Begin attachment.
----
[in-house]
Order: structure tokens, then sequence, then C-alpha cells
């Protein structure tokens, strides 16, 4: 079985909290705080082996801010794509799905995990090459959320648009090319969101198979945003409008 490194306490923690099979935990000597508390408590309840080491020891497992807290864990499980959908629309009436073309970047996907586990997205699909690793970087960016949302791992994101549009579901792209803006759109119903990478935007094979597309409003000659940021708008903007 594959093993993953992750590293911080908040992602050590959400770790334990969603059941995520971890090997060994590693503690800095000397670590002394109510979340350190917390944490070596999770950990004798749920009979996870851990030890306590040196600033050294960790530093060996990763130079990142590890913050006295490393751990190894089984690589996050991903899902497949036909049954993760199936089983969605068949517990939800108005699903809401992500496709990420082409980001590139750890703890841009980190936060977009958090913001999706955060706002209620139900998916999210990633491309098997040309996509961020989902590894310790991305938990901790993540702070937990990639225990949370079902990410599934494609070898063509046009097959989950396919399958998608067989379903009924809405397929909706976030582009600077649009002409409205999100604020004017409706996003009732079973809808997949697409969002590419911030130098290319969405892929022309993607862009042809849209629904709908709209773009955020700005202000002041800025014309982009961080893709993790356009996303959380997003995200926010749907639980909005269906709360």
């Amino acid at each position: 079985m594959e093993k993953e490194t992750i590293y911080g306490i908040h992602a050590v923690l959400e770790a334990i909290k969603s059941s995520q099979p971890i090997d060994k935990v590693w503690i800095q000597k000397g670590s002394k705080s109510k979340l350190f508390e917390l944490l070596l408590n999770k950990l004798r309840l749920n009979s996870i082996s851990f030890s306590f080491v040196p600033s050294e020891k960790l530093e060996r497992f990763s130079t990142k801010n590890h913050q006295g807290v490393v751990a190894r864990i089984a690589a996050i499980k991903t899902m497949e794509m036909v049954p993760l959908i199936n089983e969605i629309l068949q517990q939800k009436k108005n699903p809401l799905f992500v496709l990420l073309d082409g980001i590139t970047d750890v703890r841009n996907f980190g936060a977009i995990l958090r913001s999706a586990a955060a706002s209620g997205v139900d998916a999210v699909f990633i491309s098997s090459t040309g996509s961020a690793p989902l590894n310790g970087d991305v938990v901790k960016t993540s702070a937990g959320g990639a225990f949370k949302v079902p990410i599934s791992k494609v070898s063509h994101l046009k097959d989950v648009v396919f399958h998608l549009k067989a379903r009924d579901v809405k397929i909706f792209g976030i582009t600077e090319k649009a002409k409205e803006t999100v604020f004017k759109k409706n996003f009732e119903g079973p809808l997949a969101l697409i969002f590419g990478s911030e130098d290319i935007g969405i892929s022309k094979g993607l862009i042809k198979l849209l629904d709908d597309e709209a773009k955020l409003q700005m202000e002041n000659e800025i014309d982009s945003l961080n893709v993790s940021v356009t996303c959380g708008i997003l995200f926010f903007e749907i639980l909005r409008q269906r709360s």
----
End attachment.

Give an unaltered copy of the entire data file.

[in-house]
Order: structure tokens, then sequence, then C-alpha cells
């Protein structure tokens, strides 16, 4: 079985909290705080082996801010794509799905995990090459959320648009090319969101198979945003409008 490194306490923690099979935990000597508390408590309840080491020891497992807290864990499980959908629309009436073309970047996907586990997205699909690793970087960016949302791992994101549009579901792209803006759109119903990478935007094979597309409003000659940021708008903007 594959093993993953992750590293911080908040992602050590959400770790334990969603059941995520971890090997060994590693503690800095000397670590002394109510979340350190917390944490070596999770950990004798749920009979996870851990030890306590040196600033050294960790530093060996990763130079990142590890913050006295490393751990190894089984690589996050991903899902497949036909049954993760199936089983969605068949517990939800108005699903809401992500496709990420082409980001590139750890703890841009980190936060977009958090913001999706955060706002209620139900998916999210990633491309098997040309996509961020989902590894310790991305938990901790993540702070937990990639225990949370079902990410599934494609070898063509046009097959989950396919399958998608067989379903009924809405397929909706976030582009600077649009002409409205999100604020004017409706996003009732079973809808997949697409969002590419911030130098290319969405892929022309993607862009042809849209629904709908709209773009955020700005202000002041800025014309982009961080893709993790356009996303959380997003995200926010749907639980909005269906709360």
């Amino acid at each position: 079985m594959e093993k993953e490194t992750i590293y911080g306490i908040h992602a050590v923690l959400e770790a334990i909290k969603s059941s995520q099979p971890i090997d060994k935990v590693w503690i800095q000597k000397g670590s002394k705080s109510k979340l350190f508390e917390l944490l070596l408590n999770k950990l004798r309840l749920n009979s996870i082996s851990f030890s306590f080491v040196p600033s050294e020891k960790l530093e060996r497992f990763s130079t990142k801010n590890h913050q006295g807290v490393v751990a190894r864990i089984a690589a996050i499980k991903t899902m497949e794509m036909v049954p993760l959908i199936n089983e969605i629309l068949q517990q939800k009436k108005n699903p809401l799905f992500v496709l990420l073309d082409g980001i590139t970047d750890v703890r841009n996907f980190g936060a977009i995990l958090r913001s999706a586990a955060a706002s209620g997205v139900d998916a999210v699909f990633i491309s098997s090459t040309g996509s961020a690793p989902l590894n310790g970087d991305v938990v901790k960016t993540s702070a937990g959320g990639a225990f949370k949302v079902p990410i599934s791992k494609v070898s063509h994101l046009k097959d989950v648009v396919f399958h998608l549009k067989a379903r009924d579901v809405k397929i909706f792209g976030i582009t600077e090319k649009a002409k409205e803006t999100v604020f004017k759109k409706n996003f009732e119903g079973p809808l997949a969101l697409i969002f590419g990478s911030e130098d290319i935007g969405i892929s022309k094979g993607l862009i042809k198979l849209l629904d709908d597309e709209a773009k955020l409003q700005m202000e002041n000659e800025i014309d982009s945003l961080n893709v993790s940021v356009t996303c959380g708008i997003l995200f926010f903007e749907i639980l909005r409008q269906r709360s």